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September 7th, 2013
Metro New York Mixology
This time of year my palate calls out for brown liquors. And because I’ve just finished my second book there is call for a small celebration of sorts.
About ten years ago, my grandfather passed away. One of his gifts to me included several bottles of bourbon whiskey. Sitting in front of me there is a bottle of 1947 Ancient Age Bourbon Whiskey. The bottle, elegant in its simplicity and form used to contain just over a pint of the whiskey, now only a few ounces remain. Once it’s gone, then it is gone.
Ancient Age is a venerable slurp of history to my family history. Sipping it reveals more than just alcohol, it exposes memories. Toasted nuts and brown butter come into view spreading thickly over my tongue. Oh, you want some? No, that’s impossible, I’m not sharing it.
Quite by accident I came across a bottle of Spring Mill Bourbon from Colglazier & Hobson. This handsome ceramic bottle evokes whiskey from another generation. I imagine in the days before glass became the preferred form of transportation, ceramic provided a safe haven for this gorgeous liquor. Rolling in at Ninety Proof or 45% alcohol by volume, this bourbon whiskey provides more than sufficient heat against the chill winds of the winter.
The label promises twice barreled, and I’m not quite sure what that means other than the following statement that says charred American oak… That I do know something about because the charring causes the sweet sugars to ooze their way around each glistening drop of the bourbon whiskey. This is a bit more alcohol than the Ancient Age and it shows by forcing a couple of nervous sneezes from my nose. The finish is more like rye whiskey than corn whiskey and that probably explains the sneezing. Rye whiskey always gives me a little sniffle.
The label goes on to say Straight Bourbon and that tells me that this bourbon is older than two years old. This also means that the bourbon is not caramel neither colored nor adulterated in any way. In other words, it’s the good stuff!
My tasting notes on the Spring Mill Bourbon are pretty wine like, so pardon me if I don’t follow the rules of whiskey-speak.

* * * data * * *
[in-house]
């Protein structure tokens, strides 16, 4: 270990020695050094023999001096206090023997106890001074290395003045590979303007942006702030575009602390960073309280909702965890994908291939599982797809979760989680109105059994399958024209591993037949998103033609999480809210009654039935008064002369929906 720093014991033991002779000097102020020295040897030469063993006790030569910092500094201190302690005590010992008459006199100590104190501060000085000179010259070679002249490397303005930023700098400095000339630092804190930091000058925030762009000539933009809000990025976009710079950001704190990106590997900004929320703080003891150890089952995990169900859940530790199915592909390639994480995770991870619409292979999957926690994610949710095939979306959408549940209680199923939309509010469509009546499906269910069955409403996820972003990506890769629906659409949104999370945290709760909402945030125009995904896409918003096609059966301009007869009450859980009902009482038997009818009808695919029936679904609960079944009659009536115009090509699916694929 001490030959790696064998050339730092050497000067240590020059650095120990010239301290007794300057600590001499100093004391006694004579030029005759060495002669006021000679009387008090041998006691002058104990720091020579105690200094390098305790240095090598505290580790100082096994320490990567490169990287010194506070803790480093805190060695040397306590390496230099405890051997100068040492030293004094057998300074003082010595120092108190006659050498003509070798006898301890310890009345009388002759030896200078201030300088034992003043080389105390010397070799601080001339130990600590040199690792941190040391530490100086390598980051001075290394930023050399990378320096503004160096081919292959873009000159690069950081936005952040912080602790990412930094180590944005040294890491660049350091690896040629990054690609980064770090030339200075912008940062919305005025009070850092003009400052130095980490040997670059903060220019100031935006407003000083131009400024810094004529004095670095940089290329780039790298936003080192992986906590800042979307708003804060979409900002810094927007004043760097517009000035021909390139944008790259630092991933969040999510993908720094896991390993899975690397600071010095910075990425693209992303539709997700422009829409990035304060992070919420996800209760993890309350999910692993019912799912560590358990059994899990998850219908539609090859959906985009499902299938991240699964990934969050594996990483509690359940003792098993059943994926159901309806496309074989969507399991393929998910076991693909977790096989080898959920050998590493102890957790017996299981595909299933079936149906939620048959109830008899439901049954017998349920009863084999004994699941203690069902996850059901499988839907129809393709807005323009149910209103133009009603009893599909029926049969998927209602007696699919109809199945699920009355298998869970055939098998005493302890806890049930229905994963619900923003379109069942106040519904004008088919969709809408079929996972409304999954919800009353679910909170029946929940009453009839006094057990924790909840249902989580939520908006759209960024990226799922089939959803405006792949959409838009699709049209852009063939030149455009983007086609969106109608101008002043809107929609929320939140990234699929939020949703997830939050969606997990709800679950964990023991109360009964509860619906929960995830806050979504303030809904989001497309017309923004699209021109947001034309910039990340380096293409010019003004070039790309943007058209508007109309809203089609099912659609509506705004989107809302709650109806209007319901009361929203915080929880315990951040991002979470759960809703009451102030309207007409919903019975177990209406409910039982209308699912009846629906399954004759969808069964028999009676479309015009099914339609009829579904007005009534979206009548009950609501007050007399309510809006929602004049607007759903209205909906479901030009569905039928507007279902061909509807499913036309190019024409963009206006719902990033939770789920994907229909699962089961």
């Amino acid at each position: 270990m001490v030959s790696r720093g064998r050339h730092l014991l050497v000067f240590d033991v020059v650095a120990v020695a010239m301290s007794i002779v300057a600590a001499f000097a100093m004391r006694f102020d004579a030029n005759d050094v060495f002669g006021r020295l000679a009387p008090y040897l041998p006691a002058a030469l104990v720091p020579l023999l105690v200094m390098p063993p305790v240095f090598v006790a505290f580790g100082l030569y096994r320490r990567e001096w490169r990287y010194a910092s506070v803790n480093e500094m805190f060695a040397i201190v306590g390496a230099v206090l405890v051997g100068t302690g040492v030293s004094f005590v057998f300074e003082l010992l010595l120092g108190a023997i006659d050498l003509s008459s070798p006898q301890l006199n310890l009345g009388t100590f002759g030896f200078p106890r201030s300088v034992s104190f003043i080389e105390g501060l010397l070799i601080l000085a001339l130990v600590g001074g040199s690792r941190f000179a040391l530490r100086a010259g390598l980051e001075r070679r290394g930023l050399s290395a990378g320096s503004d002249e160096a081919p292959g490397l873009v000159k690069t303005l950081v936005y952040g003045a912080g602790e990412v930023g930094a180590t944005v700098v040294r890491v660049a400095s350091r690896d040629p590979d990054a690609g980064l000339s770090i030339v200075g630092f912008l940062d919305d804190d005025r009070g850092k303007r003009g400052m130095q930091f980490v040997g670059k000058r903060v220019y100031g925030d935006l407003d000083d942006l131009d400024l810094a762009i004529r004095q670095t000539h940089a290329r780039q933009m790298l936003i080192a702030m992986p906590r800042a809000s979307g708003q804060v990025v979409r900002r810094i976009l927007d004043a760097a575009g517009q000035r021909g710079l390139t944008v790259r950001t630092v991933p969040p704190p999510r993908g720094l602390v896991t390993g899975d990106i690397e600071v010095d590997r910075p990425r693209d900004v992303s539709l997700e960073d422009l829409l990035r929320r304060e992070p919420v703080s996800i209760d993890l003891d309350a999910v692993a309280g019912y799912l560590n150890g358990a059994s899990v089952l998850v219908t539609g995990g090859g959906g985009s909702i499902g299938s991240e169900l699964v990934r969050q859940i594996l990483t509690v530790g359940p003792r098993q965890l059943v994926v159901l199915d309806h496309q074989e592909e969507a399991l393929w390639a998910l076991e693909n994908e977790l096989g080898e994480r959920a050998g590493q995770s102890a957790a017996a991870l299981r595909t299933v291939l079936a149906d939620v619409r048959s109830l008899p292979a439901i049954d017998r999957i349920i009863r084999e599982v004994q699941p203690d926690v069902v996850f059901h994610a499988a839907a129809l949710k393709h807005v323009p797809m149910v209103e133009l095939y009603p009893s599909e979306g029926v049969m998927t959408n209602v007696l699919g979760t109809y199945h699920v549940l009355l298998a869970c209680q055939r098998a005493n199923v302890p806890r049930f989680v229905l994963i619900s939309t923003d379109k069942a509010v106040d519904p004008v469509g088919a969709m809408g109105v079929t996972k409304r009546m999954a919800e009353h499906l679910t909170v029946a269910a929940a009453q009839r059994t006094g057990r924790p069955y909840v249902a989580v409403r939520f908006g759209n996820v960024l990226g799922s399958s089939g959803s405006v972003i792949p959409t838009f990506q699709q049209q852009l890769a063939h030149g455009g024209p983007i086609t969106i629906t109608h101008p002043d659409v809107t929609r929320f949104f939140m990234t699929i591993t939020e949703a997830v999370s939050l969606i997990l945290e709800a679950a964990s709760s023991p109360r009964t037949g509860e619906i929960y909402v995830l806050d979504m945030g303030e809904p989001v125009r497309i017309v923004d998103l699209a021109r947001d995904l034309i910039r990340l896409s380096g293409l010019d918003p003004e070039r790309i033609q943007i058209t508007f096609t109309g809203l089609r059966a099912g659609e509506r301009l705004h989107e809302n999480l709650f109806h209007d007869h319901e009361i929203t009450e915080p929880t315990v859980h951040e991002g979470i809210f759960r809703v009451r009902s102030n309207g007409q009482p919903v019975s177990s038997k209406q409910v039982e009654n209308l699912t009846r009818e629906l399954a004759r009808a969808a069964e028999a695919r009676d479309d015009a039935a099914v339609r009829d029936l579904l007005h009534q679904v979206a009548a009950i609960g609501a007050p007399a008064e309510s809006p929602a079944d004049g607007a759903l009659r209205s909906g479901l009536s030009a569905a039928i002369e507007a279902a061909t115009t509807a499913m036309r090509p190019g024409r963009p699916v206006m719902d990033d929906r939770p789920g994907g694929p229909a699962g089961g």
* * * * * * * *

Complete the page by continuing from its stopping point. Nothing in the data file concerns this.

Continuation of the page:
Candy corn nose gives way to white pepper and corn pudding finish with salubrious droplets of fire-cooked maple syrup and slathered with sweet butter. This is sophisticated stuff that acts much more grown up than the packaging. It is a fun bottle to say the least.
Tuthilltown Spirits from Hudson, NY makes a bourbon whiskey that I’m quite fond of. This is called the Hudson Baby Bourbon. It is so called because of the fact that it is the first bourbon distilled in New York State since prohibition. It is aged in small oak casks that have been charred prior to the bourbon entering the barrel, giving the bourbon a dark color and rich finish. The Baby Bourbon is the most assertive I’ve tasted recently and with good reason. It is Ninety-two Proof. Or 46% alcohol by volume.
Tasting Notes: Bittersweet chocolate and dollops of orange marmalade give way to black walnuts and toasted wheat bread. There is brown butter and hazelnuts in there too along with a mouth coating finish that goes on and on. This is my favorite of the tasting; even more so than the 1947 Ancient Age. Well, maybe not as much, but I can buy more Hudson Baby Bourbon.
Once my grandfather’s bourbon is gone, it is gone…
A nice simple cocktail for bourbon with four ingredients (ice doesn’t count)
Named for a most marvelous restaurant in Portland, Maine
- 2 oz. Hudson Baby Bourbon
- ½ oz. Fruitations Cranberry Soda and Cocktail Syrup
- 1 oz. Perrier Sparkling Natural Mineral Water (Lemon)
- Fee Brothers Whiskey Barrel Bitters
- Hand Cut ice in large cubes
- In a Boston Shaker: Add the Baby Bourbon and the Fruitations Cranberry Syrup
- Fill the other side ¾ with ice and pour the bourbon and syrup over the ice then cap
- Shake hard for 15 seconds
- Strain into an Old Fashioned glass with one large ice cube
- Add the Perrier Sparkling Water
- Drip 3 drops of the Fee Brothers Bitters over the top and sip.
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